LONDON- US cyber attacks against Iranian targets have not been successful, Iran's telecoms minister said on Monday, within days of reports that the Pentagon launched a long-planned cyber attack to disable the country's rocket launch systems.
"They try hard, but have not carried out a successful attack," Mohammad Javad Azari-Jahromi, Iran's minister for information and communications technology, said on social network Twitter.
"Media asked if the claimed cyber attacks against Iran are true," he said. "We have been facing cyber-terrorism for a long time...Last year we neutralized 33 million attacks with the (national) firewall."
US President Donald Trump approved a cyberattack offensive to disable Iranian computers that are used to control rockets and launch missiles, the Washington Post reported on Saturday.
While Trump shied away from a military attack after authorizing one on Friday, personnel with the US Cyber Command launched a cyberattack on Thursday night that has been in consideration since Iran reportedly attacked two oil tankers in the Gulf of Oman, according to the report.
While the attacks crippled Iran’s military command, there was no reported loss of life.
The While House and the US Cyber command declined to comment to the Post, but Pentagon spokeswoman Elissa Smith said that, “As a matter of policy and for operational security, we do not discuss cyberspace operations, intelligence or planning.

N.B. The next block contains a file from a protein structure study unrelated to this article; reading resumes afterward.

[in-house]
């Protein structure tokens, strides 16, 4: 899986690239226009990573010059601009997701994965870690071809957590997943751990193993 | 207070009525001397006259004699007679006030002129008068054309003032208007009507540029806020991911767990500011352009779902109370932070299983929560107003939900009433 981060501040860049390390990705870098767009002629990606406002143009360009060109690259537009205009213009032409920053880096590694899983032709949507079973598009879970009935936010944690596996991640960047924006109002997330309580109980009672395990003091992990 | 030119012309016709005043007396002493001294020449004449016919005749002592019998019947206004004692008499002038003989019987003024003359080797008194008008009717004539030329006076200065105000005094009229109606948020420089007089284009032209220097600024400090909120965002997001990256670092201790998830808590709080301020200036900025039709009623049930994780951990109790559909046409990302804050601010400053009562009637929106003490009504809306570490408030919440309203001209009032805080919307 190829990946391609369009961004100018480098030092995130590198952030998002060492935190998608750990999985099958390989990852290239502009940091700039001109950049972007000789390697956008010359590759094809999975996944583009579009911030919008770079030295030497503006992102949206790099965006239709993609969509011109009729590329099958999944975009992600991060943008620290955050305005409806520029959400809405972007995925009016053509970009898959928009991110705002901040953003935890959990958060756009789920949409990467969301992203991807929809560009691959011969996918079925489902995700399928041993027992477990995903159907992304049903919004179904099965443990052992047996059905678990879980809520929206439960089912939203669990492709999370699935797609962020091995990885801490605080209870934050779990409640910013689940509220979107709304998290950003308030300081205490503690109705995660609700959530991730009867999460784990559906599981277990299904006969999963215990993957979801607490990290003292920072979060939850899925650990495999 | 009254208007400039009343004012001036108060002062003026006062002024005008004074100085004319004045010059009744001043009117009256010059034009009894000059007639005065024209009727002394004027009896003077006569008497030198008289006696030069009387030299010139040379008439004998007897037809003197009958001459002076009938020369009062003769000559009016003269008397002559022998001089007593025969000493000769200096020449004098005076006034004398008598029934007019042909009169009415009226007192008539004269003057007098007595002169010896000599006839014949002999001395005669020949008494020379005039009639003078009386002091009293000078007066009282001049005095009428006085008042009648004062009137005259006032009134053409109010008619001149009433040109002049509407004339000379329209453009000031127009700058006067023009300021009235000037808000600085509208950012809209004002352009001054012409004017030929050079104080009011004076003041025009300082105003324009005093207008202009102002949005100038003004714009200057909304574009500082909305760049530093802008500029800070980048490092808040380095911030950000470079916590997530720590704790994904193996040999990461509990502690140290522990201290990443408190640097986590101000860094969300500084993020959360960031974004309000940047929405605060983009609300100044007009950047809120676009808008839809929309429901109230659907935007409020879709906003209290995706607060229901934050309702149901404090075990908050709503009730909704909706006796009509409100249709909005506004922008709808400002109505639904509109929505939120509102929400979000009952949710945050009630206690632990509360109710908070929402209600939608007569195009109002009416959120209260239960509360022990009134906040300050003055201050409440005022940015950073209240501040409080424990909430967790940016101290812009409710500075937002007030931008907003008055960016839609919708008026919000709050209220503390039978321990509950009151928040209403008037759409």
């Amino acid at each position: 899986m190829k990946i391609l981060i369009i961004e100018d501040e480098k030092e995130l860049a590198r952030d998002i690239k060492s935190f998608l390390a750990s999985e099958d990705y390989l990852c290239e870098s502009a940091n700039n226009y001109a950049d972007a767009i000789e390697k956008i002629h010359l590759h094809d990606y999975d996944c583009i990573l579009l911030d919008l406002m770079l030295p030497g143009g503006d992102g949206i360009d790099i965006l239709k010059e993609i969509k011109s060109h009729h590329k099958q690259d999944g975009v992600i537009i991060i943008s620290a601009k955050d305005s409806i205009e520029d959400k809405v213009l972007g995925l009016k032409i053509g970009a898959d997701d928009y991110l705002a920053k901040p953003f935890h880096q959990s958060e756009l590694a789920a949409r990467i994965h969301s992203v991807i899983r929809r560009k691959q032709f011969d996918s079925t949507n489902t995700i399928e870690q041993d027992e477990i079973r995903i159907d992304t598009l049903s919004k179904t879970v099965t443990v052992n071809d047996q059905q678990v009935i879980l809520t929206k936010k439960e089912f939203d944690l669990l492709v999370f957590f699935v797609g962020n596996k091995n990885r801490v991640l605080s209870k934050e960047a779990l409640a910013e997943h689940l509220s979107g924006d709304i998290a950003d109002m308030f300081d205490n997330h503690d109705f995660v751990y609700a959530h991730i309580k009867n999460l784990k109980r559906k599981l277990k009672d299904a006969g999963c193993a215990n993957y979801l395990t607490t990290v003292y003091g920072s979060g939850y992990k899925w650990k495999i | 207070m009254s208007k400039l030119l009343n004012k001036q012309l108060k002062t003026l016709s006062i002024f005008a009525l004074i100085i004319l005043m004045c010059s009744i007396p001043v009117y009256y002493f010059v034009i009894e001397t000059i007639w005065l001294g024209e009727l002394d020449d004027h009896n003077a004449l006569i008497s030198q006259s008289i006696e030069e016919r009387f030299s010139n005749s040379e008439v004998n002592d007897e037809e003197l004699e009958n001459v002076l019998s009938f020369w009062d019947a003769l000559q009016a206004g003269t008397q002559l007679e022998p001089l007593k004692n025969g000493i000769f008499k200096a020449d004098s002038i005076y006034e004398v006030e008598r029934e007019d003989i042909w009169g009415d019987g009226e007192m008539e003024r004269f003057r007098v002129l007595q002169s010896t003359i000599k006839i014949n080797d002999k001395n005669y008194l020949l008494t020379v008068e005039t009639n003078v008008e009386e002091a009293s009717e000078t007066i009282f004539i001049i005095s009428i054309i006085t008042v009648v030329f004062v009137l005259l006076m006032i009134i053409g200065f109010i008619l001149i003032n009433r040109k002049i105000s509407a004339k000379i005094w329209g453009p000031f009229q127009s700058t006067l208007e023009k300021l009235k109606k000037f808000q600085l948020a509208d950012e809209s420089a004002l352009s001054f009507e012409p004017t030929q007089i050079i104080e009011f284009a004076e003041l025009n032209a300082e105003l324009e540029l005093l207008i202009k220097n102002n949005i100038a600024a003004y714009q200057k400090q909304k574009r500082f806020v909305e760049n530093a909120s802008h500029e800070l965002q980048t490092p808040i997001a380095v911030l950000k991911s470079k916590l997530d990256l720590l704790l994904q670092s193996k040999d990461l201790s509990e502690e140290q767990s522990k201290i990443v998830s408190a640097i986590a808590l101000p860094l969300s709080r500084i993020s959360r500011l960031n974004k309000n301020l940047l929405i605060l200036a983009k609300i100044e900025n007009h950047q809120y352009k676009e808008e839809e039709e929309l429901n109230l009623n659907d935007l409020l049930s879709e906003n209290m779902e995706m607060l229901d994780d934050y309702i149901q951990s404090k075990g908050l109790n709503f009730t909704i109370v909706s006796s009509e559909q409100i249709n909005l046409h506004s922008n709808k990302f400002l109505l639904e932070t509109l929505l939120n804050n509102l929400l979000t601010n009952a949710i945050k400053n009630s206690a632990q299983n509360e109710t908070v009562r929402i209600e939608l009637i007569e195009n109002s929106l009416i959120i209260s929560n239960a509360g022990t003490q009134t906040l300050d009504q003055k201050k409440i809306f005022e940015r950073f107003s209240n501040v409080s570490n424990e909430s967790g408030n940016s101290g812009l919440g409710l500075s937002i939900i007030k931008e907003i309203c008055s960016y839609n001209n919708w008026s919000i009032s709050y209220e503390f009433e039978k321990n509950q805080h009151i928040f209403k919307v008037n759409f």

“This operation imposes costs on the growing Iranian cyber threat, but also serves to defend the United States Navy and shipping operations in the Strait of Hormuz,” said Thomas Bossert, a former senior White House cyber official in the Trump administration, according to the Post.
According to the report, for the past two years the Iranian cyber forces have tried to hack US naval ships in the Persian Gulf.
“There’s no question that there’s been an increase in Iranian cyber activity,” Christopher Krebs, director of DHS’s Cybersecurity and Infrastructure Security Agency, said according to the Post. “Iranian actors and their proxies are not just your garden variety run-of-the-mill data thieves. These are the guys that come in and they burn the house down.”
In 2012, Iran launched the Shamoon virus on Saudi Aramco, destroying nearly 30,000 computers.